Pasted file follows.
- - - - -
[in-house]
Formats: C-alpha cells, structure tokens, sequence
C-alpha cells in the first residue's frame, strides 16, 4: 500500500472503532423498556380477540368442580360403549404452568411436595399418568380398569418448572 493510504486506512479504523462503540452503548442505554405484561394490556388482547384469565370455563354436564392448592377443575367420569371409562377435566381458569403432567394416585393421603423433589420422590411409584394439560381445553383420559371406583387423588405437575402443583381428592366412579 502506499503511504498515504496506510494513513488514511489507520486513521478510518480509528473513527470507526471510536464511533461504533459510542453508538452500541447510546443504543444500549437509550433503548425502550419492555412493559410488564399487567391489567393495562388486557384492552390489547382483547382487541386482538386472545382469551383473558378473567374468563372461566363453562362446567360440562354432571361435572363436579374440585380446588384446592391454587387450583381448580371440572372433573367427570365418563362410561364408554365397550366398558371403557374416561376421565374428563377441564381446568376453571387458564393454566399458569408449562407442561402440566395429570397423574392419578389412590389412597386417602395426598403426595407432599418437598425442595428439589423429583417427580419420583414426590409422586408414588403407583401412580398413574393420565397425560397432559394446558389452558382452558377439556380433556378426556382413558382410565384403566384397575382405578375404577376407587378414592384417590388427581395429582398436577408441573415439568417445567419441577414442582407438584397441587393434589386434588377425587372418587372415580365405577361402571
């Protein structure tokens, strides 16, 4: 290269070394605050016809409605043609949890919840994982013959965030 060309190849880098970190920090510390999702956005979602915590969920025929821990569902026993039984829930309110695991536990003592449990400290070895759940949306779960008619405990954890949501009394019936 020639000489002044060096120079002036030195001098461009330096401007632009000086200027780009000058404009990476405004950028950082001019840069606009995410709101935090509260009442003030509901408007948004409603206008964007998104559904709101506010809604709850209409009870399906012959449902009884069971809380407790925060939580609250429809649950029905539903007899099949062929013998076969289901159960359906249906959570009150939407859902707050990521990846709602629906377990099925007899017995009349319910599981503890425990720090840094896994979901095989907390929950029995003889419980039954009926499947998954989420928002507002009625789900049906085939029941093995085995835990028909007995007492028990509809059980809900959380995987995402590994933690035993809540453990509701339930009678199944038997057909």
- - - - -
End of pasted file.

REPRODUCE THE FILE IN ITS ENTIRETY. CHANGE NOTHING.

[in-house]
Formats: C-alpha cells, structure tokens, sequence
C-alpha cells in the first residue's frame, strides 16, 4: 500500500472503532423498556380477540368442580360403549404452568411436595399418568380398569418448572 493510504486506512479504523462503540452503548442505554405484561394490556388482547384469565370455563354436564392448592377443575367420569371409562377435566381458569403432567394416585393421603423433589420422590411409584394439560381445553383420559371406583387423588405437575402443583381428592366412579 502506499503511504498515504496506510494513513488514511489507520486513521478510518480509528473513527470507526471510536464511533461504533459510542453508538452500541447510546443504543444500549437509550433503548425502550419492555412493559410488564399487567391489567393495562388486557384492552390489547382483547382487541386482538386472545382469551383473558378473567374468563372461566363453562362446567360440562354432571361435572363436579374440585380446588384446592391454587387450583381448580371440572372433573367427570365418563362410561364408554365397550366398558371403557374416561376421565374428563377441564381446568376453571387458564393454566399458569408449562407442561402440566395429570397423574392419578389412590389412597386417602395426598403426595407432599418437598425442595428439589423429583417427580419420583414426590409422586408414588403407583401412580398413574393420565397425560397432559394446558389452558382452558377439556380433556378426556382413558382410565384403566384397575382405578375404577376407587378414592384417590388427581395429582398436577408441573415439568417445567419441577414442582407438584397441587393434589386434588377425587372418587372415580365405577361402571
């Protein structure tokens, strides 16, 4: 290269070394605050016809409605043609949890919840994982013959965030 060309190849880098970190920090510390999702956005979602915590969920025929821990569902026993039984829930309110695991536990003592449990400290070895759940949306779960008619405990954890949501009394019936 020639000489002044060096120079002036030195001098461009330096401007632009000086200027780009000058404009990476405004950028950082001019840069606009995410709101935090509260009442003030509901408007948004409603206008964007998104559904709101506010809604709850209409009870399906012959449902009884069971809380407790925060939580609250429809649950029905539903007899099949062929013998076969289901159960359906249906959570009150939407859902707050990521990846709602629906377990099925007899017995009349319910599981503890425990720090840094896994979901095989907390929950029995003889419980039954009926499947998954989420928002507002009625789900049906085939029941093995085995835990028909007995007492028990509809059980809900959380995987995402590994933690035993809540453990509701339930009678199944038997057909």